Voting Eligible Persons in the US: 231,556,662
Registered Voters in the US: 200,081,377
Registered Voters as a percentage of eligible voters: 86%
Presidential Ballots Cast: 131,043,000
Presidential ballots cast as a percentage of eligible voters: 56%
As a percentage of registered voters: 65%
Clinton Voters: 60,122,876
Trump Voters: 59,821,874
Clinton Voters as a percentage of the registered voters in the US: 29.9%
Trump Voters as a percentage of the registered voters in the US: 29.8%
Clinton voters as a percentage of eligible voters: 25.8%
Trump voters as a percentage of eligible voters: 25.78%

That's all I put on the board. Then I said, "we have elections all the time. If you vote, make sure everyone you know is registered. Make sure everyone you know who is registered votes."

But let us put these numbers in greater context:

Clinton voters in the primaries as a percentage of eligible voters: 7.3%
Trump voters in the primaries as a percentage of eligible voters: 5.74%

If we presume that the percentage of Trump voters in the primaries (the real die-hard Trump-enthusiasts) were to remain constant over the whole population of the US (324,118,787), we would have 18,604,418. This is less than the population of Texas or Florida. It is less than the population of New York City.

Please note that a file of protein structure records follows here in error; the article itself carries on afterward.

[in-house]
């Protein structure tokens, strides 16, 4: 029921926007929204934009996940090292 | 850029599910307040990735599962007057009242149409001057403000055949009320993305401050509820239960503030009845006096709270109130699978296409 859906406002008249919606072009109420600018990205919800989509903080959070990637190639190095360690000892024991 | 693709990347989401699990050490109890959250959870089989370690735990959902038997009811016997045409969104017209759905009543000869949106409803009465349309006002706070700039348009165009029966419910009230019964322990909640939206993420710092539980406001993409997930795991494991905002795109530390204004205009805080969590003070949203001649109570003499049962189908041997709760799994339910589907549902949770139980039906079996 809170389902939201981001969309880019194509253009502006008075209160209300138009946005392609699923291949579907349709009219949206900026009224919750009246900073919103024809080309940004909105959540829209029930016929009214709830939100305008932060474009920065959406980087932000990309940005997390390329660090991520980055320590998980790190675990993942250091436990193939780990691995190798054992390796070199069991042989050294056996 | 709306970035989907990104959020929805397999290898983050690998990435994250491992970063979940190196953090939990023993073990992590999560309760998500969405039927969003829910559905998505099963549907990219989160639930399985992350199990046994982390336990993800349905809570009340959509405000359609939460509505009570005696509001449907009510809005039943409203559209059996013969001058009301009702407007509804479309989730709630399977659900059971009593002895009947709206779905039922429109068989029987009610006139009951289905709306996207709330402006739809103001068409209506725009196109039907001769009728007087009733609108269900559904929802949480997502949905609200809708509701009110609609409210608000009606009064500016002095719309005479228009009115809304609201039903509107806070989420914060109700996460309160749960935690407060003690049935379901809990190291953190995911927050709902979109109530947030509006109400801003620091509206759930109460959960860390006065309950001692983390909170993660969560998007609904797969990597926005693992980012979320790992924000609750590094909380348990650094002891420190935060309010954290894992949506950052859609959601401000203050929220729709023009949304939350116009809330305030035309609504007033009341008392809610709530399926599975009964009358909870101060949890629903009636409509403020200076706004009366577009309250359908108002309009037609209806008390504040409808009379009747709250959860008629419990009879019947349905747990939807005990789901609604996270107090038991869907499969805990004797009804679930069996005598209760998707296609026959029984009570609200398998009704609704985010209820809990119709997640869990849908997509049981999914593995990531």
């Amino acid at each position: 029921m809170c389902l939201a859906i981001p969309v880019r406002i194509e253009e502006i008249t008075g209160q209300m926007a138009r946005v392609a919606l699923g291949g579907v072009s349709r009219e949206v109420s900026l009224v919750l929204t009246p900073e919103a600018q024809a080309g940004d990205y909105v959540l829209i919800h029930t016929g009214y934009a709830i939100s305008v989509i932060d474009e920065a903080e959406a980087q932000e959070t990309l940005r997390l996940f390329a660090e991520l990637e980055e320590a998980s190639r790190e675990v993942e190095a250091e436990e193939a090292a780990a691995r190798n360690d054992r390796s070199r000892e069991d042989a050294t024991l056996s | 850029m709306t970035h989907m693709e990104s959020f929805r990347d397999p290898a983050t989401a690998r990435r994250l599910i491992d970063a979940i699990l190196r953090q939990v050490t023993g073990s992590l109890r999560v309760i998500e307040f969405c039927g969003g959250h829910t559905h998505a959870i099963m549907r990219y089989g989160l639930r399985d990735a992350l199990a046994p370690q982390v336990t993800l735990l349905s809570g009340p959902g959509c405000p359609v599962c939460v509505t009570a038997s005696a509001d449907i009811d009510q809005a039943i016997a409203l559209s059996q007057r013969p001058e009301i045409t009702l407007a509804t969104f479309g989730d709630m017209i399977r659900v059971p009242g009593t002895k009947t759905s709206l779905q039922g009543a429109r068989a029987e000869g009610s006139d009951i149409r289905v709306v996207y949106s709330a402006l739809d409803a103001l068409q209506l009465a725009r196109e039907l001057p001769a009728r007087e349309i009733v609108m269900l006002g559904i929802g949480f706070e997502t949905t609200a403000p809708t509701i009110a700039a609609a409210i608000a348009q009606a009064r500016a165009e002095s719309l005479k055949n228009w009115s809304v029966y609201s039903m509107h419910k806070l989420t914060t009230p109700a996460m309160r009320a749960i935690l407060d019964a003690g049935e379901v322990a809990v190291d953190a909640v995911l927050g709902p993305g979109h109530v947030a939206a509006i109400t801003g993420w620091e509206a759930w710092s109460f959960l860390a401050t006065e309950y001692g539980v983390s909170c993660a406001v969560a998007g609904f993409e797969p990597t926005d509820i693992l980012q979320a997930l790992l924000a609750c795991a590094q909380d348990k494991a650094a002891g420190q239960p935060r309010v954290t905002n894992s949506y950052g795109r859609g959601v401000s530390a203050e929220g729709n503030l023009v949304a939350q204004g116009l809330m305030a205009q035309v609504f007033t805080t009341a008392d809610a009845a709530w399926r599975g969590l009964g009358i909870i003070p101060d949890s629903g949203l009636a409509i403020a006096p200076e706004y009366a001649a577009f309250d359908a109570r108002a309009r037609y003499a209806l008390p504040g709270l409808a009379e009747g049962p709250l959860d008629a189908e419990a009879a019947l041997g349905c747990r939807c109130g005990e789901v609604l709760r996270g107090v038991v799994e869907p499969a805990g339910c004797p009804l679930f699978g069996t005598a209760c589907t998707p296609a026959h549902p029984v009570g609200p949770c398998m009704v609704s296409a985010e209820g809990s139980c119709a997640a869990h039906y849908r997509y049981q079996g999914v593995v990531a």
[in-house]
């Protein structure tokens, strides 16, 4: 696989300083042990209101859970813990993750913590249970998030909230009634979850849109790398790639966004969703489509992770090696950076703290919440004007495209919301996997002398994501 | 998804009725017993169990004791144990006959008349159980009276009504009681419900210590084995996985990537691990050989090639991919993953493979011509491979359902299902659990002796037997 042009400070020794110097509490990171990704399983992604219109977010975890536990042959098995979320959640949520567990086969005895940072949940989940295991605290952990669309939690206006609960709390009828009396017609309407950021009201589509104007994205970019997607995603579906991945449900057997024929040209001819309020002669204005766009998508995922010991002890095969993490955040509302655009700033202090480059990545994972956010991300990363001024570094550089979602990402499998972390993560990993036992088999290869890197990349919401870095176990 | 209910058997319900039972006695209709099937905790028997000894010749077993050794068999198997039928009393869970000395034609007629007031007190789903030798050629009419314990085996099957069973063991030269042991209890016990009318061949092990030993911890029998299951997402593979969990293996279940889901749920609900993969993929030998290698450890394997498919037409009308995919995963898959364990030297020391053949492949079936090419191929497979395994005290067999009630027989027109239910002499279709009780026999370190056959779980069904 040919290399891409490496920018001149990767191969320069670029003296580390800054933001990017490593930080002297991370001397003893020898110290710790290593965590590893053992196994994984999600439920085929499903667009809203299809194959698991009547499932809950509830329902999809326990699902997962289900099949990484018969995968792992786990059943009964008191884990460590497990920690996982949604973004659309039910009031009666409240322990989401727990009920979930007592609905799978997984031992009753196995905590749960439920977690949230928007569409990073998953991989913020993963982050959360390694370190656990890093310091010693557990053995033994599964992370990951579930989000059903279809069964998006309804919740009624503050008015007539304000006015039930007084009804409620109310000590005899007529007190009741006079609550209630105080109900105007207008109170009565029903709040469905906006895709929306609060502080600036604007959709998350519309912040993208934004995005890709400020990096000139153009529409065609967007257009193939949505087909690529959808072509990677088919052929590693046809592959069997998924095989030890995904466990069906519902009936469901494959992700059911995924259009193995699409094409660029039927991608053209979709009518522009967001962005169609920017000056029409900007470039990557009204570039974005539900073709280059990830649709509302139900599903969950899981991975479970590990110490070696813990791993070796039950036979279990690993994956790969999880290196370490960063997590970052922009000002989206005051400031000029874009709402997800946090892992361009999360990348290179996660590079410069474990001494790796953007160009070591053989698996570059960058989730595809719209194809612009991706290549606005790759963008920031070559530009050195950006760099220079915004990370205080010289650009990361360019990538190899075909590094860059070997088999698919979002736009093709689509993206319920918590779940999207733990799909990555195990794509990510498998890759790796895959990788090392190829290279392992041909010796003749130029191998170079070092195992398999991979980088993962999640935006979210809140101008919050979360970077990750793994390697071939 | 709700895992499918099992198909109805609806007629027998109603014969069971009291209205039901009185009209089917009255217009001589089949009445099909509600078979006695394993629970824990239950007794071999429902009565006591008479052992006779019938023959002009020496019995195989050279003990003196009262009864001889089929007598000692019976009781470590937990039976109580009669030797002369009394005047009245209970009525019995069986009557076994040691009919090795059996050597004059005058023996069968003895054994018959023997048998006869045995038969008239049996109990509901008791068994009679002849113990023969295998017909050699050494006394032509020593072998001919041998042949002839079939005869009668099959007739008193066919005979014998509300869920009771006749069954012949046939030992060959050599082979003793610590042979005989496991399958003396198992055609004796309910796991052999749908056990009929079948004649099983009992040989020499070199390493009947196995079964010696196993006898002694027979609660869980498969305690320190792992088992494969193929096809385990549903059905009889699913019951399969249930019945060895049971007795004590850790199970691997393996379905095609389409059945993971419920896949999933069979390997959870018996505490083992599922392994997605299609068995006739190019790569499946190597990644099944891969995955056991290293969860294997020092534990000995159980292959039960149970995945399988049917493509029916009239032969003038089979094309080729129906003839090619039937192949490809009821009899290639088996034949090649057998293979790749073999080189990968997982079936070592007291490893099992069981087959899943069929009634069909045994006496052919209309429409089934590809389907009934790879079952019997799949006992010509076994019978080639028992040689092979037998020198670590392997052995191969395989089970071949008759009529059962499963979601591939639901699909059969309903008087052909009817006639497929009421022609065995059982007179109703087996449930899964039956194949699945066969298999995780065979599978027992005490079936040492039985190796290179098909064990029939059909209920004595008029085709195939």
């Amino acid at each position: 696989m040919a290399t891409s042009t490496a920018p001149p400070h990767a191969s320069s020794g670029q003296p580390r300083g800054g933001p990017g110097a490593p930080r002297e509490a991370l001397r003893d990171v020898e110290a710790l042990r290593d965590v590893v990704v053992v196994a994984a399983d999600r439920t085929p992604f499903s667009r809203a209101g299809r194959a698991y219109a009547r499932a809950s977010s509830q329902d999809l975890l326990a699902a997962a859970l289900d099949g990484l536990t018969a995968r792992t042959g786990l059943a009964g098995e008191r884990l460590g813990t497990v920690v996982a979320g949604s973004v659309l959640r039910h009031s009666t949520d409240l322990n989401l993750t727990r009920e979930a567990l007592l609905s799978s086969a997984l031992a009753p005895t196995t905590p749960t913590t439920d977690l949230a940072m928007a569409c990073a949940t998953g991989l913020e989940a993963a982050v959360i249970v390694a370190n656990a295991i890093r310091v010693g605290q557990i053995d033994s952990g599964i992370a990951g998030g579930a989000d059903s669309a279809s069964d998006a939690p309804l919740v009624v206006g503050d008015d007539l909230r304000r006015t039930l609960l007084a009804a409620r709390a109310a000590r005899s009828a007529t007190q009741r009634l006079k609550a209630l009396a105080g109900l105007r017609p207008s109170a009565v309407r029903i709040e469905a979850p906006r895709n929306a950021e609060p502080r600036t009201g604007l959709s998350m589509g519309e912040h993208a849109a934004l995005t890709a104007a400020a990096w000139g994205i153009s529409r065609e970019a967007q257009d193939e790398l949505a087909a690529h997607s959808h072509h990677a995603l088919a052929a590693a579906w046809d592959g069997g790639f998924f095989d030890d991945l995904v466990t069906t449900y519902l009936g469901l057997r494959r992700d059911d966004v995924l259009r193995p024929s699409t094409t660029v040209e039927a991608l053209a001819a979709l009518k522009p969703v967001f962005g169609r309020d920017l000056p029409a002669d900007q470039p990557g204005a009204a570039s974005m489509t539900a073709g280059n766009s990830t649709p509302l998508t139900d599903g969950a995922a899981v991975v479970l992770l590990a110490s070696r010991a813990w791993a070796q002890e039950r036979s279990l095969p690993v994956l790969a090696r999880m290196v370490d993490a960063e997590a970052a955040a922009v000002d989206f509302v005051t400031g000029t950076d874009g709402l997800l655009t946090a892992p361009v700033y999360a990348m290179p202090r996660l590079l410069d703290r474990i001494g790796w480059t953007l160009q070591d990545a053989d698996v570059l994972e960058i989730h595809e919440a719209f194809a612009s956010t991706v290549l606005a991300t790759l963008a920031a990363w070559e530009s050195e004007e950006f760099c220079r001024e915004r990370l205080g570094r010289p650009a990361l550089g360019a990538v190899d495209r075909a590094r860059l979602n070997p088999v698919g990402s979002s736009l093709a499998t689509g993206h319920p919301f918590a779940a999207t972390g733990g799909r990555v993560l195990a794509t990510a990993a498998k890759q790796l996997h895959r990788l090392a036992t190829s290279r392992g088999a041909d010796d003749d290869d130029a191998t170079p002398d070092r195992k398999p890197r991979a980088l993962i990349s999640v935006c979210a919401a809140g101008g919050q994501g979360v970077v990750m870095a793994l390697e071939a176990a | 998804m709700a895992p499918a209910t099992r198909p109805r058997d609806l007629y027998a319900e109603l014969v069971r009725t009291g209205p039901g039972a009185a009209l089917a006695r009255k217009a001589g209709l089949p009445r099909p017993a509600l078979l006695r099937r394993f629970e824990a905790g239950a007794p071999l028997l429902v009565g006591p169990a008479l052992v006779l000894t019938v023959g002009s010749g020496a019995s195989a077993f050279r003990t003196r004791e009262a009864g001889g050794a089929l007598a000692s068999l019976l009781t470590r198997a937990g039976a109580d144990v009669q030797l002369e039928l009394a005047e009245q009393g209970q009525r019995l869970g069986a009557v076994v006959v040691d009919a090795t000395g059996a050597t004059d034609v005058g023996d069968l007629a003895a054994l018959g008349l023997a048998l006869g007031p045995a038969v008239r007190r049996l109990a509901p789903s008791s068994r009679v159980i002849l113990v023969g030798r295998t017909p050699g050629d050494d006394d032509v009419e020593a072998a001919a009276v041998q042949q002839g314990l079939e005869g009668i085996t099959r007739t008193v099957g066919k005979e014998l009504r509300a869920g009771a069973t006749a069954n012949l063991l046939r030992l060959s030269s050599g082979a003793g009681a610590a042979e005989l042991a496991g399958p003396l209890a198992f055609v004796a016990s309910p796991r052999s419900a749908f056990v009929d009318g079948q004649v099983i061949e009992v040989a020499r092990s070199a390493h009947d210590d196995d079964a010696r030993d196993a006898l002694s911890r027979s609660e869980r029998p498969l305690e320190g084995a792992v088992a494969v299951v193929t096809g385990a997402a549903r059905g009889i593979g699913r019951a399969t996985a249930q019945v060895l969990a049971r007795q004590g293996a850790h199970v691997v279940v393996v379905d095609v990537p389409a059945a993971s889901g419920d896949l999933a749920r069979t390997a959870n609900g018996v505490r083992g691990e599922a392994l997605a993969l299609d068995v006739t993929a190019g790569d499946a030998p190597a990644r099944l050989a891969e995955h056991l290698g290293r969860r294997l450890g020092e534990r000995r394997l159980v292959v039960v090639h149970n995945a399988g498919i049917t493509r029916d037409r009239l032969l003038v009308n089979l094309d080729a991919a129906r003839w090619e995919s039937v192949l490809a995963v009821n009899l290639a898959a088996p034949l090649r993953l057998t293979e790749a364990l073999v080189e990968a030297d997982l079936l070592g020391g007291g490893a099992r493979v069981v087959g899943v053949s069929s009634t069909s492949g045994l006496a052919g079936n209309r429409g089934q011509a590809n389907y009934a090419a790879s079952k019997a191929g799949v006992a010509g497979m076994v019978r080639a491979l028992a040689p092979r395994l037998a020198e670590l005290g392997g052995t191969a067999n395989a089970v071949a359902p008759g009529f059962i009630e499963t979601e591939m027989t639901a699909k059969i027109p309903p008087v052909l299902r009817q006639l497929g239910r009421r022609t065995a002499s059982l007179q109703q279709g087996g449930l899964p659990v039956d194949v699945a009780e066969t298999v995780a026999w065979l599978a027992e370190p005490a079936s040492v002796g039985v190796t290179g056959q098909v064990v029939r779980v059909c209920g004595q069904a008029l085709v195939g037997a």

Let us reframe how we talk about the violence we see unfolding in pockets across the country. It is not the fault of "half the people in the country." At worst, it is the fault of 5% of the country who suddenly think that they are 50% of the country.  And since there are 195 million white folks in this country, it's not even ten percent of that group (and I don't presume they're all white, although my guess would be they are likely "white-identified").

So here is my question: I'm seeing all sorts of media convulsions about how these folks were ignored. Perhaps what we need to ask is what middle ground do we all have once we exclude this 5% from our reckonings. For example, one of my friends from Arizona posted a link to a Christian apologist who thinks very much the same way about literature that I do. And I know that many of the Marxist critics that I know believe in objective truth (many of the same objective truths) that Christian writers do.